Search citation statements

Paper Sections

Select...

2

1

1

1

Citation Types

1

11

0

Year Published

2016

2020

Publication Types

Select...

3

1

Relationship

3

1

Authors

Journals

(12 citation statements)

(89 reference statements)

1

11

0

“…The main ingredient to achieve this result is an exact algorithm for MST (that is selfstabilizing, silent and polynomial-time), that uses O(log n • s) space, where s is the number of bits used to encode an edge weight. This matches the performance of the O(log 2 n)-space algorithm of [2], for polynomial weights, but applies to any weight range. We conjecture that this result is tight, because for weights polynomially large, an Ω(log n • s) bound is known [15], and it seems likely that it is also the right answer for smaller weights.…”

confidence: 71%

“…The main ingredient to achieve this result is an exact algorithm for MST (that is selfstabilizing, silent and polynomial-time), that uses O(log n • s) space, where s is the number of bits used to encode an edge weight. This matches the performance of the O(log 2 n)-space algorithm of [2], for polynomial weights, but applies to any weight range. We conjecture that this result is tight, because for weights polynomially large, an Ω(log n • s) bound is known [15], and it seems likely that it is also the right answer for smaller weights.…”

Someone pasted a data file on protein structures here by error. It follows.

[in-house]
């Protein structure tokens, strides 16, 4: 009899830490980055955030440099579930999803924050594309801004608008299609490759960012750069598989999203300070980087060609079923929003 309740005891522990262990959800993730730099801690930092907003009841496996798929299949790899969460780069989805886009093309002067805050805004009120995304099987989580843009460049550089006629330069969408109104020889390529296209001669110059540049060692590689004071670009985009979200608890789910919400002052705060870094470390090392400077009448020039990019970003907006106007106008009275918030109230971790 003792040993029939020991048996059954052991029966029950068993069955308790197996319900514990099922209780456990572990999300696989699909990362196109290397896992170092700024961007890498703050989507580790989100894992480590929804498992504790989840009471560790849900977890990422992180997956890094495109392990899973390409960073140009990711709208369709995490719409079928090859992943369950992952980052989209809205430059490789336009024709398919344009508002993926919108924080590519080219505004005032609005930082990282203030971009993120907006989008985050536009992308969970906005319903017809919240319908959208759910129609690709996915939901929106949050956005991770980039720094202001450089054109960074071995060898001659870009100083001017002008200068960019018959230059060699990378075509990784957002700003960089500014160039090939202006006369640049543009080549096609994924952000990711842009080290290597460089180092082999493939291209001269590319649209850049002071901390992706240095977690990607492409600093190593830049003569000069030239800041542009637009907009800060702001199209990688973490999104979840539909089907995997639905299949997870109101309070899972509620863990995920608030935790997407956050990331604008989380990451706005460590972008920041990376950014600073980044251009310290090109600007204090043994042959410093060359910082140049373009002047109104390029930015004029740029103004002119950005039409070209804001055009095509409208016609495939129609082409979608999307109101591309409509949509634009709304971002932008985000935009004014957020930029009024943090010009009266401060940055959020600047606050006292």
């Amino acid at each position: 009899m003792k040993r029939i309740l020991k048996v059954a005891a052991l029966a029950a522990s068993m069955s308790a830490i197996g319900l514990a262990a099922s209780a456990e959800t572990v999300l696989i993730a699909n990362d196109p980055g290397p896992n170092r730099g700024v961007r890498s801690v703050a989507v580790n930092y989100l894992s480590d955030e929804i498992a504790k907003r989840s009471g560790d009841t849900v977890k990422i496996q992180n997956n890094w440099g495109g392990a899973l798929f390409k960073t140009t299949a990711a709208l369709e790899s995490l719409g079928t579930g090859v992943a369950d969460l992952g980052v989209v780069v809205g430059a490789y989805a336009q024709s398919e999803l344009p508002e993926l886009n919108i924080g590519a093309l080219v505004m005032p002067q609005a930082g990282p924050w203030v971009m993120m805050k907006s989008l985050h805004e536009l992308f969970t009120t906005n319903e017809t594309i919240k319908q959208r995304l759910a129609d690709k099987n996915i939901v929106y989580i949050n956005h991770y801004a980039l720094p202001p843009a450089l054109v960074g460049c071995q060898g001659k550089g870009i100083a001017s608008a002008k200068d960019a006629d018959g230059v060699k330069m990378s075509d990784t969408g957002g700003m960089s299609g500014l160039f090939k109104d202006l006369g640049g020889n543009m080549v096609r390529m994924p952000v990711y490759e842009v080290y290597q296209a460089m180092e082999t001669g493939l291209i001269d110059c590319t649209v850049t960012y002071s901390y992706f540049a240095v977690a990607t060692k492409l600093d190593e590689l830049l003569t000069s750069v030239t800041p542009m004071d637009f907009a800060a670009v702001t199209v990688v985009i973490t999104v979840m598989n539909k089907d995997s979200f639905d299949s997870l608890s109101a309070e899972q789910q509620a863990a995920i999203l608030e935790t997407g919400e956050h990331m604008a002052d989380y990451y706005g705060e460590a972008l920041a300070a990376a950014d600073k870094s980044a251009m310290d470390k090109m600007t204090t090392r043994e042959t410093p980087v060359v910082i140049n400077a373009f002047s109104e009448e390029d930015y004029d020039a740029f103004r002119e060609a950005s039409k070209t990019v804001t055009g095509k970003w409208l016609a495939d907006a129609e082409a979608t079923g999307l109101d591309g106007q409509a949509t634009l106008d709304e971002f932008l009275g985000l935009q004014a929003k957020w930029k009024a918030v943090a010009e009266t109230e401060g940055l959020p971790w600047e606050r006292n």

confidence: 71%

“…But an algorithm in constant space cannot exist for this problem because one cannot break symmetry in constant space [1]. On the positive side, [2] shows that for various tree construction problems, one can match the space bound and have polynomial-time stabilization. In particular, one can get down to Θ(log 2 n) for minimum spanning tree, which is optimal when the edge weight are in a polynomial range.…”

confidence: 99%

“…Such objects can be the outcome of an algorithm that might be subject to failures, or be a-priori correctly given objects but subject to later corruption. There are several mechanisms for checking the correctness of distributed objects (see, e.g., [2,3,7,[10][11][12]), and here we focus on one classical mechanism which is both simple and versatile, known as proof-labeling schemes [37], or as locally checkable proofs [30]. 1 Roughly, a proof-labeling scheme assigns certificates to each node of the network.…”

confidence: 99%

“…Indeed, such data structures can be the outcome of an algorithm that might be subject to failures, or be a-priori correctly given data-structures but subject to later corruption. Several mechanisms exist enabling checking the correctness of distributed data structures (see, e.g., [2,5,9,10,11]). For its simplicity and versatility, we shall focus on one classical mechanism known as proof-labeling schemes [31], a.k.a.…”

confidence: 99%